The family, on faith:
We are Progressive Christians, with a Mennonite background, and believe that non-violent conflict resolution should begin at home. We firmly believe that the “rod” verses are grossly misinterpreted by mainstream christians and that Jesus would never advocate hitting a child, no matter what cutesy euphemisms (spanking, tapping, popping) you shroud it in.
We take the bible very seriously, but not literally. We believe that it is critical to understand the culture, historical context, and literary forms the bible was written in if you are going to properly disseminate the truth in the stories. The bible is filled with many literary types/genres, and few of them were ever intended to be taken as literal, factual accounts.
The family, on politics:
We find it hypocritical to spend exorbitant sums of money on business welfare, but then feign “conservative” when asked to help people. We think the government should have more accountability and be more responsible with tax dollars. Social programs should be fully funded with good oversight.
We support marriage between two people who love each other, regardless of gender. We support equal pay for equal work, education funding, support for disabled individuals, and a safety net for people who hit hard times and need some time to regroup. We support the right to choose because, although we are against abortion, we recognize that our society does not yet have an acceptable avenue for supporting all children after they are born.
We do not agree with the theory of global “warming” after seeing Gore’s film, but we do agree with the conclusions that we should take better care of our environment. As a Christian, we are called to be good stewards of the environment. .
We are, above all, followers of Jesus, and that permeates our political beliefs. Jesus was all about persistent non-violence, helping the disenfranchised and “socially unacceptable”, and showing love to everybody. Jesus was a radical liberal of his day and was heavily criticized and eventually killed for those radical beliefs by the social conservatives of his day.
The family, on education:
A huge part of our lives. Both formal and informal education are valued greatly. We have chosen to homeschool our oldest because we feel that he will get a better education with us due to his unique learning style and needs. We are leaning towards homeschooling our daughter, but we will see what comes.
As it stands now, if the Kansas legislature continues to uphold the stupid law that creationism is taught in the schools, we are likely to opt out of the public school system in the later grades as well. Theology has no business in the public school system. The whole concept of a 6,000 year old earth is foolishness at it’s highest level and it angers me to no end that a gross misunderstanding of biblical genres perpetuates this myth. I totally believe that God created and orchestrated the development of all that is, and I think the “how” is explained through science.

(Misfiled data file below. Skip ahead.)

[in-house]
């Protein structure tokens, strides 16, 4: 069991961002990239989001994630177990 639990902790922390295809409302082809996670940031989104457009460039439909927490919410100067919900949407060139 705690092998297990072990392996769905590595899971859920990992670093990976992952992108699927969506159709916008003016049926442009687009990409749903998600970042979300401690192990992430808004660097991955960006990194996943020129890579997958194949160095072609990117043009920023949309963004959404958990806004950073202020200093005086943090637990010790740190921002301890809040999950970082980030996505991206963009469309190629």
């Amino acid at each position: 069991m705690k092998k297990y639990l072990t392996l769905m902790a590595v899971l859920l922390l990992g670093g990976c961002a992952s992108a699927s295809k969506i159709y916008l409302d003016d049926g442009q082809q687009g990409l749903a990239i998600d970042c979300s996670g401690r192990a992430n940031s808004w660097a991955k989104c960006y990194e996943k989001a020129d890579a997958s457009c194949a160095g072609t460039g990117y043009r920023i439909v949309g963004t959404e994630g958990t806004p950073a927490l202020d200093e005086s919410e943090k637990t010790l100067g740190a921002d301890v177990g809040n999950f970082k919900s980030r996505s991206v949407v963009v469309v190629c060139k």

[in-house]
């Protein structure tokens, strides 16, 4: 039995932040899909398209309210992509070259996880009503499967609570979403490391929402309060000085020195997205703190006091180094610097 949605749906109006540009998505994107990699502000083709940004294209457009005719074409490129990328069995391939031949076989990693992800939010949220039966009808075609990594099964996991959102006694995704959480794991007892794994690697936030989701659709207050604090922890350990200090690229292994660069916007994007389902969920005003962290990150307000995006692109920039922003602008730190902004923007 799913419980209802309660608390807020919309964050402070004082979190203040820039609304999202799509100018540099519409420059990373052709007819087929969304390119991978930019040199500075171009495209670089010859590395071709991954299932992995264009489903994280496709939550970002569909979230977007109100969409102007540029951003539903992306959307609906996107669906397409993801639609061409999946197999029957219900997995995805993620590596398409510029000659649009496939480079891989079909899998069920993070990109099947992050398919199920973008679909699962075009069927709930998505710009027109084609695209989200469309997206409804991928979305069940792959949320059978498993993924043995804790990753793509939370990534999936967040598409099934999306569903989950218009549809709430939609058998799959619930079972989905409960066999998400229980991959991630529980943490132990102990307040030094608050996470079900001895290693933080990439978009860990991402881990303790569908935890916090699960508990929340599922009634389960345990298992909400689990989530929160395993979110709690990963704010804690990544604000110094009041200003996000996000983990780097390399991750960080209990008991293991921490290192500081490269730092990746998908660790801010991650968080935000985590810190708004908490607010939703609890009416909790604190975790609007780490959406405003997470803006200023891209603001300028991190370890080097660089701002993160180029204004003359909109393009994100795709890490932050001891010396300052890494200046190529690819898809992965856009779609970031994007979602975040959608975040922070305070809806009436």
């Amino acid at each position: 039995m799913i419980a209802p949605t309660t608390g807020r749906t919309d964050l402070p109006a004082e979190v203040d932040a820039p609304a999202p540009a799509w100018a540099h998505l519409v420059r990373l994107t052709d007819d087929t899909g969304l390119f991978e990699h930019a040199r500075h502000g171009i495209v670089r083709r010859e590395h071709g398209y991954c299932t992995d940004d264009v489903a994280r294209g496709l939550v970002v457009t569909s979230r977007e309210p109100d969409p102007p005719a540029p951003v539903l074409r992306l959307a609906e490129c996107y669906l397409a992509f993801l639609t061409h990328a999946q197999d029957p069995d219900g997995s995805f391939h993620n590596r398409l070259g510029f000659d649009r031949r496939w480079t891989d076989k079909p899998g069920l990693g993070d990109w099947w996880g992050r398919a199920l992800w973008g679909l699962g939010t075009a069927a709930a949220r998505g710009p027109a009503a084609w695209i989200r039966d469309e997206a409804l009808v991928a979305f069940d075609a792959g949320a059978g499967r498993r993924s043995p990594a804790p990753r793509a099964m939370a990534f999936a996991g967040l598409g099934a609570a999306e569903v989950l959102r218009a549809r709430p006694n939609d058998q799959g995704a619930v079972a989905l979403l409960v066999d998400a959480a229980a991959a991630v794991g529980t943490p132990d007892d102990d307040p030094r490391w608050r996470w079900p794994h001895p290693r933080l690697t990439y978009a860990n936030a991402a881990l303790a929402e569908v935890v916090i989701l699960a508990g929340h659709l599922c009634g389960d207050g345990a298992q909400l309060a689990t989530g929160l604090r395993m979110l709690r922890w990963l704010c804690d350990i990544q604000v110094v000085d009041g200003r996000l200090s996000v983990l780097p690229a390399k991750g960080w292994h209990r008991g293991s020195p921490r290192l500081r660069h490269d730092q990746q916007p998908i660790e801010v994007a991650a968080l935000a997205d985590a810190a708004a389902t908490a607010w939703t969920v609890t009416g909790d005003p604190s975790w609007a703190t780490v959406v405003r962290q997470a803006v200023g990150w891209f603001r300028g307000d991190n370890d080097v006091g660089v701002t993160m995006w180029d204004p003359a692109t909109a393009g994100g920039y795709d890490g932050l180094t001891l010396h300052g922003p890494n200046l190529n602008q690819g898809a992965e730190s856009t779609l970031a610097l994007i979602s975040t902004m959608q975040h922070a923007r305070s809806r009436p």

The 2008 Elections
Although I don’t dislike McCain as passionately as I do Bush, I lost all respect for him when he chose Palin. I couldn’t disagree with her more. I honestly can’t think of a single thing I like about her, either professional or personal. I find her totally disingenuous and a hate monger.
I totally support Obama. I liked him four years ago when he spoke at the Democratic convention and immediately wished he was running instead of Kerry. One of the things he supports is fully funding IDEA act (the law that requires all children receive an appropriate education) which would have a dramatic impact on improving the lives of all of our children, special needs or not. If IDEA were fully funded, classroom teachers would have the support they need to integrate different needs in the classroom, meaning that neither kids in special ed and regular ed get short changed, like they do now. A good education is the foundation of a prosperous society and our children are not getting that under the current regime. (unless you can afford private schools, but even that isn’t a guarantee)
The main difference between the two candidates, this time around, is not a “conservative” (true conservative, not the neo-conservatives that are now ruling) vs. a “liberal”. They both plan on spending huge amounts of money. The republicans want to spend it on military (but not vets, just the current action) and bailing out businesses. The democrats want to spend it on helping people who are hurt by the businesses and injured by the wars and just trying to make a life. I’d rather vote for the person who wants to help people instead of support the oppressors.